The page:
SMOKE GETS IN
Regulations, a merger and product launches
are just a few of the factors affecting the
tobacco and electronic cigarettes categories.
BY NORA CALEY
AT FIRST GLANCE, it might seem that the tobacco and electronic cigarettes categories are perform- ing well. Sales are up and manufacturers are announcing new products. Also, new rules that
the U.S. Food and Drug Administration (FDA) announced
last year are not yet fully implemented, giving companies
time to prepare for important changes.
Still, industry experts say the smoking and vaping businesses are facing some challenges. According to IRI, a
Chicago-based research firm, for the 52 weeks ending June
11, 2017, sales of cigarettes in U.S. supermarkets, drugstores,
mass market retailers, military commissaries and select club
and dollar retail chains totaled more than $15.08 billion, up 4. 54
percent compared to the same period the previous year. Volume was
flat, increasing only 0.4 percent. The average price per unit was $11.05,
up 48 cents.
Meanwhile sales of electronic smoking devices totaled more than
$129.8 million, up 3 percent. The average cost of an e-cigarette product
was $9.12, down 27 cents. Volume sales totaled more than 14.2 million,
up 6 percent. That rate of growth is much lower than during the early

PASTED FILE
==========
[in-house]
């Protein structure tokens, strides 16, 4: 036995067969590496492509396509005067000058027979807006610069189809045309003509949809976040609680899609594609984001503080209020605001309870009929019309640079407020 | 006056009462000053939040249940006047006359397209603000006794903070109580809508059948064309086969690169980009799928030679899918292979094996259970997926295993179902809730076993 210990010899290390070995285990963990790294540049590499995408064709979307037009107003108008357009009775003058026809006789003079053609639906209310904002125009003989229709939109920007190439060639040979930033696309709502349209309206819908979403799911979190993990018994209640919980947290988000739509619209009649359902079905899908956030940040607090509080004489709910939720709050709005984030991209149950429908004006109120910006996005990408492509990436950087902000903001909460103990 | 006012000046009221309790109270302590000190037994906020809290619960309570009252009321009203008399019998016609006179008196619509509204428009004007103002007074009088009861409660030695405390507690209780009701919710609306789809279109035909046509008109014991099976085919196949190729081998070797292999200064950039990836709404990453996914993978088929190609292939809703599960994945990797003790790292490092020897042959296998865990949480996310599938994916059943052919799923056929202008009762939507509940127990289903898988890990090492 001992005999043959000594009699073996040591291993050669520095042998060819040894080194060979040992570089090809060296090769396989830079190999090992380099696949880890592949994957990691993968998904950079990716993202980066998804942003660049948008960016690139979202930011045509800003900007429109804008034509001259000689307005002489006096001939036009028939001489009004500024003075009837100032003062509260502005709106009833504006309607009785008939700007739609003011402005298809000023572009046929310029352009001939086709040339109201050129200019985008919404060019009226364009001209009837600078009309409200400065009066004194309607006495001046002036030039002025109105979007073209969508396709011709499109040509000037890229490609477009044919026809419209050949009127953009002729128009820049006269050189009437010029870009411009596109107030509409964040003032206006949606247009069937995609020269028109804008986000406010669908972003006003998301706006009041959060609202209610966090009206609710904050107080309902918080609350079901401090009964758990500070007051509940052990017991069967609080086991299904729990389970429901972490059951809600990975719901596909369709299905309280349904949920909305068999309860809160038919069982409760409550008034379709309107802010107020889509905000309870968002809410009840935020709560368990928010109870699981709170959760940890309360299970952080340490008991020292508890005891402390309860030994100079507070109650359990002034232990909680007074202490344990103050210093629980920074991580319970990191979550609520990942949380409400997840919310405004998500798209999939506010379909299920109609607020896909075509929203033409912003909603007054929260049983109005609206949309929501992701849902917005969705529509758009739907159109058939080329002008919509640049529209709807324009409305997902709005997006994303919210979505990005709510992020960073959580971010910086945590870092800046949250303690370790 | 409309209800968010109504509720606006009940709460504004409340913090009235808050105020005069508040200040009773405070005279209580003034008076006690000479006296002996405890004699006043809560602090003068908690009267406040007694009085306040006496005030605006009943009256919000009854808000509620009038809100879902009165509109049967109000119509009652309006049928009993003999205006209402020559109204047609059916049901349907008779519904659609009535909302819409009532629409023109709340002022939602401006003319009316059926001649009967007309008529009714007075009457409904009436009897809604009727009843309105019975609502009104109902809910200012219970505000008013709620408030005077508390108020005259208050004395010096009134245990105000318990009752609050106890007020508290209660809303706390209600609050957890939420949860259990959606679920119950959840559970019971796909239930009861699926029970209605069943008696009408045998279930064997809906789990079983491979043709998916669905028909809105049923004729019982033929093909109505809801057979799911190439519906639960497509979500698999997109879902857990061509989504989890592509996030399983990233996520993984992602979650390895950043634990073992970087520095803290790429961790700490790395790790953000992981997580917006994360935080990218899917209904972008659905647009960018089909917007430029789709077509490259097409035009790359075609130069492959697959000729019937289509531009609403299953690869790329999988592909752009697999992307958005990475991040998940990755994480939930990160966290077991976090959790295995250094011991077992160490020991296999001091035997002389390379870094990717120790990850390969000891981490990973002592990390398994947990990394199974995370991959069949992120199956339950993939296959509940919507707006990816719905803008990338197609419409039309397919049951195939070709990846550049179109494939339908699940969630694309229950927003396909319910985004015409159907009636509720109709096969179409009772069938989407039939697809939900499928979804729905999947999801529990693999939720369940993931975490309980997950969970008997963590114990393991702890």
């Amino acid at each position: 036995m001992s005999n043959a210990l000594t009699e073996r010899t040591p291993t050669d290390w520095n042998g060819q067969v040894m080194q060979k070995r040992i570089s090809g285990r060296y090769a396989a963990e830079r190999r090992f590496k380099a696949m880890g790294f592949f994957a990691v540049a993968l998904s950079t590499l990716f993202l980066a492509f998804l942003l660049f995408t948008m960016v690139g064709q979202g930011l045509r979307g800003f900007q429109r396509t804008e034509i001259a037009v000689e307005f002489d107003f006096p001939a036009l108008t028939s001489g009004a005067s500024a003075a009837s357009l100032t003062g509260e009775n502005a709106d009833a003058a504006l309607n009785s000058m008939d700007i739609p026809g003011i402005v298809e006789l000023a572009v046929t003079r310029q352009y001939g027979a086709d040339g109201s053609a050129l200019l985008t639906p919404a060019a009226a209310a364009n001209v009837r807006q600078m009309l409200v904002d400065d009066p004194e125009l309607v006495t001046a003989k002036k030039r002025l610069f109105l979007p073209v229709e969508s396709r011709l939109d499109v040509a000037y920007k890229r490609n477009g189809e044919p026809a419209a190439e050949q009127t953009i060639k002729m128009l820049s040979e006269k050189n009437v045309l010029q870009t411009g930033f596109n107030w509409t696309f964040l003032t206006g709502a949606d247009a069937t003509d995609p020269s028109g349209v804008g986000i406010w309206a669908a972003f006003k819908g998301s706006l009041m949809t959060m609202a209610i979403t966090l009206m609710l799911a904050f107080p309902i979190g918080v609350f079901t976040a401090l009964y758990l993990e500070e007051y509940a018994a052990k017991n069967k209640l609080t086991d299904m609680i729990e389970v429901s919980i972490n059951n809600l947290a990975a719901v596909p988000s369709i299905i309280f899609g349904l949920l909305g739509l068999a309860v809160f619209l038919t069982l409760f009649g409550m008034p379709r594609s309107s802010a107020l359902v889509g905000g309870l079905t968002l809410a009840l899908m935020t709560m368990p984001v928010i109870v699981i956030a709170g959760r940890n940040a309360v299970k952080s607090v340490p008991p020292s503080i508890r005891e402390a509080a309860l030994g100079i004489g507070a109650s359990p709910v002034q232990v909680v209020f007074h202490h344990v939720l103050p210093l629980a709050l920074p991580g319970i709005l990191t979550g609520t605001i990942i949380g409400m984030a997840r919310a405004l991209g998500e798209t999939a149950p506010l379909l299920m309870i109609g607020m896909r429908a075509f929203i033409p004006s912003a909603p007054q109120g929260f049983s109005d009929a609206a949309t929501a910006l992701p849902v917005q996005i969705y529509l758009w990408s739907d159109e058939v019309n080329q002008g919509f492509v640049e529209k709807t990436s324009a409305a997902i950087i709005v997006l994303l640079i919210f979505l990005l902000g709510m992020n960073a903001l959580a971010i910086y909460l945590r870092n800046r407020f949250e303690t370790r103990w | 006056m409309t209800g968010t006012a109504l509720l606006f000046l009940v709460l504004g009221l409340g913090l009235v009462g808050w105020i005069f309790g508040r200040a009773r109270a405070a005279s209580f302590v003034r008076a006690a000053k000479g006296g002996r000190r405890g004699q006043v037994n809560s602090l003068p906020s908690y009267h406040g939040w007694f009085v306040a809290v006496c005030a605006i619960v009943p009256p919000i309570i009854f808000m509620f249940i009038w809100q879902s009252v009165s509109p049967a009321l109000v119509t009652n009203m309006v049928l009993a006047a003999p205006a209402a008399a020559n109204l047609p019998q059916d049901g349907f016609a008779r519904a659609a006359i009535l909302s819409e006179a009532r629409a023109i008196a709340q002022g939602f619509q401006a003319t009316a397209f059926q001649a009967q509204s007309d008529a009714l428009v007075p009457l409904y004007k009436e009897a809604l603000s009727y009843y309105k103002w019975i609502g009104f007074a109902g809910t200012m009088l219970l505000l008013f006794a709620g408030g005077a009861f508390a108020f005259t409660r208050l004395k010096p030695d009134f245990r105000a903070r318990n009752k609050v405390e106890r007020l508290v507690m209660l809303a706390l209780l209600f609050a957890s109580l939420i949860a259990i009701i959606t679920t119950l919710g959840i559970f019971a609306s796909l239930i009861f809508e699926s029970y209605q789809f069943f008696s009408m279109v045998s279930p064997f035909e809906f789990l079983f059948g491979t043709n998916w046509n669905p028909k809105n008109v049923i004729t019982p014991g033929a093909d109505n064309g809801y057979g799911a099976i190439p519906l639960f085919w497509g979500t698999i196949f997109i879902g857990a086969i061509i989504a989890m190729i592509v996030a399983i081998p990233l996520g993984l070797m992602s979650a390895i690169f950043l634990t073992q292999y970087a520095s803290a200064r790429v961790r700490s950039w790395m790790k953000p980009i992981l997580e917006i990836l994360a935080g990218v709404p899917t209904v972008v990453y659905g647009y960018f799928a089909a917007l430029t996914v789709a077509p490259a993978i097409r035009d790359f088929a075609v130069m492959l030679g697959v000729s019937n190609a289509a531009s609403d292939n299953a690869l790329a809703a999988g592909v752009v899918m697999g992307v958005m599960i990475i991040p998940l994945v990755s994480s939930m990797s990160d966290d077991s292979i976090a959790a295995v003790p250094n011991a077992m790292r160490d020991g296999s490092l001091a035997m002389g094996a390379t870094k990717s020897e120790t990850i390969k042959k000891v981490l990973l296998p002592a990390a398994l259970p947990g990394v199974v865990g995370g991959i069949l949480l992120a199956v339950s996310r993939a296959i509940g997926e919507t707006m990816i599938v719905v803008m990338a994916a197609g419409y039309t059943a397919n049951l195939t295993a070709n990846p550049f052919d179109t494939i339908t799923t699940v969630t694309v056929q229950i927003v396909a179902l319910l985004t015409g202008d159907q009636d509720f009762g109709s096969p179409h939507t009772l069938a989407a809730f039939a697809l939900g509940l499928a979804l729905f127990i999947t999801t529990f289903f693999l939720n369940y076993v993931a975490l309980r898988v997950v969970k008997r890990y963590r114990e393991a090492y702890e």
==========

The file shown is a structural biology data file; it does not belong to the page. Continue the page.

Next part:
years of e-cigarettes, when sales were doubling each year.
Industry experts say there are several reasons for cigarette sales being
flat, and for e-cigarettes sales growth slowing down.
In May, Nik Modi, tobacco analyst for RBC Capital Markets
equity research, participated in a webinar in which he presented
an update of the tobacco category. Modi pointed
out several reasons for the slowdown in cigarette
sales, including higher gas prices in first quarter 2017, above average precipitation on the
West Coast, a delay in IRS tax refunds and
Modi predicted that cigarette volume
will revert to the “normalized decline rate”
of - 3 percent to - 5 percent. One event that
Modi said will likely not create much big
picture change is an upcoming acquisition.
In January, Winston-Salem, N.C.-based
Reynolds American Inc. (RAI) announced
it was entering an Agreement and Plan of
Merger with British American Tobacco (BAT)
to become a wholly-owned subsidiary of BAT.
RAI planned to hold a meeting on July 19 for
shareholders to vote on the plan. The London-based BAT already has an ownership stake in
As for e-cigarettes, Modi said, performance
will remain lackluster and regulations will remain burdesome. Last
year, the FDA announced the final regulations deeming e-cigarettes,
vape pens, e-cigars and other Electronic Nicotine Delivery Systems
(ENDS) to be products subject to the Federal Food, Drug and Cosmetic
Act (the FD&C Act). The rule went into effect in August 2016, but certain provisions are being implemented over time. For example, there
are several upcoming deadlines for manufacturers to submit ingredient listings, health documents and premarket applications for new
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